In an exercise in Soviet Fifties-style rewriting of history, I've decided to delete last month's post commenting on the Louis Zukofsky conference at the University of Chicago last November. I think I stand by much that I said there, but I'm uncomfortable with the rather petulant tone and with the way the post may have misrepresented the positions and statements of some of those present. The whole conference was a grand event, small enough to be intimate and large enough to have a sense of critical mass, and above all else it had the kind of focus that one rarely encounters in academic gatherings.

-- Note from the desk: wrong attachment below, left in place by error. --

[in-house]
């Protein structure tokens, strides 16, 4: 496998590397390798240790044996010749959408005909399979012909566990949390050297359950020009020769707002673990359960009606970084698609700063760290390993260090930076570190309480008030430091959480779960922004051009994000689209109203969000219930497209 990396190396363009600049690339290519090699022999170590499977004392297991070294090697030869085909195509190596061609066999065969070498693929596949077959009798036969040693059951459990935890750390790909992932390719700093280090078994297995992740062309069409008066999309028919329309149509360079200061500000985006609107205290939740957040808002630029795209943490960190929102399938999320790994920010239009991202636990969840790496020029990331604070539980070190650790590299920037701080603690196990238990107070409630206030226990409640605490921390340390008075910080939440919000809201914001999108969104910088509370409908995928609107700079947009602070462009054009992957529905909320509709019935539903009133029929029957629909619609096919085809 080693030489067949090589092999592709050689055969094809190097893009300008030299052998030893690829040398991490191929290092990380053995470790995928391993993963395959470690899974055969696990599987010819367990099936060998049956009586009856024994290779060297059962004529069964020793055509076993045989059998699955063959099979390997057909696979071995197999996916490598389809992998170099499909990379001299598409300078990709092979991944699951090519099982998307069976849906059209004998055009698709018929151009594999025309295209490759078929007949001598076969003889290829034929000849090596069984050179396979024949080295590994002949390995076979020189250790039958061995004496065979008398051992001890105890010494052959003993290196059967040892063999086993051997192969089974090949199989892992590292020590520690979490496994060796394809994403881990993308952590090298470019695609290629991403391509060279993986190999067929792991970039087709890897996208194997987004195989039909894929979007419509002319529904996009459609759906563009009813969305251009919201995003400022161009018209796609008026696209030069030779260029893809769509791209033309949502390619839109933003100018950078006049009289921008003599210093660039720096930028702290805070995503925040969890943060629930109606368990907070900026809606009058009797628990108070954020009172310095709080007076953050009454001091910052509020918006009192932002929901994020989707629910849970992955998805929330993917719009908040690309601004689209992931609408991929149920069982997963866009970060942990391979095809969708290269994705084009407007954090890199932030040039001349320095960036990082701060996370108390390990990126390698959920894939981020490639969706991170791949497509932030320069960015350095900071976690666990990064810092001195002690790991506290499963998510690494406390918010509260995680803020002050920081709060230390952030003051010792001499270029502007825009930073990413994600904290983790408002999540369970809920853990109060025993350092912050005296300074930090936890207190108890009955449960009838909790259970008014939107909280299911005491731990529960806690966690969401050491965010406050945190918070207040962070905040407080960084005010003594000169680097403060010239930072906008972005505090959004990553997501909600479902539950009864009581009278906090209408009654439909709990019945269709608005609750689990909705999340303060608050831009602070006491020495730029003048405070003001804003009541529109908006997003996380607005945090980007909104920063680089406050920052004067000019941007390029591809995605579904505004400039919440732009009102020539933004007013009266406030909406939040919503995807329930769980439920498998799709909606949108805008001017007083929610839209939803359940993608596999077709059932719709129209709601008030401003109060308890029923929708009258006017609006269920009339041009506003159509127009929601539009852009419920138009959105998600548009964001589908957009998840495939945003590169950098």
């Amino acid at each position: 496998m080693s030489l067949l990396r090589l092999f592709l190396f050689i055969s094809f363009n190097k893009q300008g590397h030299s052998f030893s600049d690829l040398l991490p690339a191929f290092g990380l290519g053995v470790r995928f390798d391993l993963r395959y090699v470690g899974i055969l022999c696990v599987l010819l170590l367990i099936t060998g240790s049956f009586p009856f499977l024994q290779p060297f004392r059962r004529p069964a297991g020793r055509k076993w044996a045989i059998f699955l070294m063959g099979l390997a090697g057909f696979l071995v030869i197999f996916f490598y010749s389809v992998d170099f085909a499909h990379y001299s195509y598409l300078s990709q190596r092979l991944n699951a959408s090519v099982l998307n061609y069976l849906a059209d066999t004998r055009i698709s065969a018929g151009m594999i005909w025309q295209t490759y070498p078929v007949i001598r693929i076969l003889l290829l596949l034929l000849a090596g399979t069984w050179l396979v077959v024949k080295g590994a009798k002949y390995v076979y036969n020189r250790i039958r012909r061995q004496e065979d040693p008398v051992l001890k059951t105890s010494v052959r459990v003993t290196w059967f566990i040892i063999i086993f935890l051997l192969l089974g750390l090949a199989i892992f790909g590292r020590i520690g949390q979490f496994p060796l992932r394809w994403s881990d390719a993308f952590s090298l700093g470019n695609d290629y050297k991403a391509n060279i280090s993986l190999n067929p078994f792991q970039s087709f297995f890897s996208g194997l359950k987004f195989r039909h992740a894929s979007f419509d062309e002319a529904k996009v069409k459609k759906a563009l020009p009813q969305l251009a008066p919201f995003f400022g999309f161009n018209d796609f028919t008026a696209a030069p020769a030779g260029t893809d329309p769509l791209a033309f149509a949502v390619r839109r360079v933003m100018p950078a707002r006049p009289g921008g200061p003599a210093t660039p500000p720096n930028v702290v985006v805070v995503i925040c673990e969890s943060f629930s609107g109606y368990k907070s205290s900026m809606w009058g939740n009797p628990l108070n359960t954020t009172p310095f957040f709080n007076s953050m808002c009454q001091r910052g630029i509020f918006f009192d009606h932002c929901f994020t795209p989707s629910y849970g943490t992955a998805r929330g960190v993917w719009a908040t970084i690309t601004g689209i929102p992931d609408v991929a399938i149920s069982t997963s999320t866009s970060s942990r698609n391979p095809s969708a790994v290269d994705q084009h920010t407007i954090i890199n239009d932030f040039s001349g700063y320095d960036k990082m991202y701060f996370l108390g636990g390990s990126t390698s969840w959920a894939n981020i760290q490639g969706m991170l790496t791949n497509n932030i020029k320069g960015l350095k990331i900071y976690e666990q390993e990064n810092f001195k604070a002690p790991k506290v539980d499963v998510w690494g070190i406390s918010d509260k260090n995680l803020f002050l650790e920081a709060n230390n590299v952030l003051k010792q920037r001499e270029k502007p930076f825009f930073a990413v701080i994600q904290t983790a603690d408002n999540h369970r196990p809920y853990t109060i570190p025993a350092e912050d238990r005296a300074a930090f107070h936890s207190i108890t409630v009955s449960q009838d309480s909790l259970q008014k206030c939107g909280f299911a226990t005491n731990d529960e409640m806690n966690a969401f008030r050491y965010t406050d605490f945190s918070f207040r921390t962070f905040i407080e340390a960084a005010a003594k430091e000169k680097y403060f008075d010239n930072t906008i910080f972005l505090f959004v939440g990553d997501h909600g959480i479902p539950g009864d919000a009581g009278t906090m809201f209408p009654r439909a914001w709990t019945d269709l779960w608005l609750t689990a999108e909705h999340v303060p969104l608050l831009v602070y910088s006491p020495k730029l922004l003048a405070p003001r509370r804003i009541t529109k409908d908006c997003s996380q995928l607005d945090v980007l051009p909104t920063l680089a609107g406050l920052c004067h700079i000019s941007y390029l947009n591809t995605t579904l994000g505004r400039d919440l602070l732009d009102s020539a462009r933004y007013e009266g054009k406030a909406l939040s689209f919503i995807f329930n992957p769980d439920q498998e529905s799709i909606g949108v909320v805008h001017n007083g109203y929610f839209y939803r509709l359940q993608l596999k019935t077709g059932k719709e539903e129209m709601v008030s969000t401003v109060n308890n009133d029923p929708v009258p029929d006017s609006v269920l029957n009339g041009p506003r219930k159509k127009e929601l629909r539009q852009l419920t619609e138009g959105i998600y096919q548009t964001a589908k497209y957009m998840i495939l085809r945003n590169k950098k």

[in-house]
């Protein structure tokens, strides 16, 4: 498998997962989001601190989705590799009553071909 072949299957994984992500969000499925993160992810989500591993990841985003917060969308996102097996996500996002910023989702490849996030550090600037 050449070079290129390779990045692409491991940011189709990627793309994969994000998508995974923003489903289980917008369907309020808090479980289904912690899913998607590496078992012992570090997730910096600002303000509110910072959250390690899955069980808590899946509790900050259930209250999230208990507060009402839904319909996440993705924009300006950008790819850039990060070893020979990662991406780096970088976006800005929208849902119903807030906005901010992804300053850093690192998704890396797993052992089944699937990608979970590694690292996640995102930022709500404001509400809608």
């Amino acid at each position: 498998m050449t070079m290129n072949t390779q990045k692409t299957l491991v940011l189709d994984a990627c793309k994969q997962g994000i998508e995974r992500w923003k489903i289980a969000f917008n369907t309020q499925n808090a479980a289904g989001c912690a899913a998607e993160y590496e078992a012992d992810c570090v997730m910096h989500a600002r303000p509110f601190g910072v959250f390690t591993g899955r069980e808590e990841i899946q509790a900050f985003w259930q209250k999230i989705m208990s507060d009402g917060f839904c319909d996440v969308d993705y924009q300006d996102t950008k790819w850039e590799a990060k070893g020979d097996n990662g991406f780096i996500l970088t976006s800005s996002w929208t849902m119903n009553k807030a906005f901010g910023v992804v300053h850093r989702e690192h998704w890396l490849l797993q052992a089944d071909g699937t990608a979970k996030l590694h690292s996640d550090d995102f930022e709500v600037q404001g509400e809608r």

The question of "greatness" I suppose remains out there, and one of the things that made the Chicago party interesting was precisely the fact that there were people up front who were willing to read Zukofsky critically – to question his importance or value, not to take it for granted – rather than just analytically or ideologically. Do I think LZ is a "major" poet? do I think he's "grrreat" (as Tony the Tiger would say)? Well, the short answer would be "yes," but only if you stripped the terms of all of the canonical and pedagogical baggage that they've accumulated over the last however many decades. Which makes the short answer a long, long answer indeed.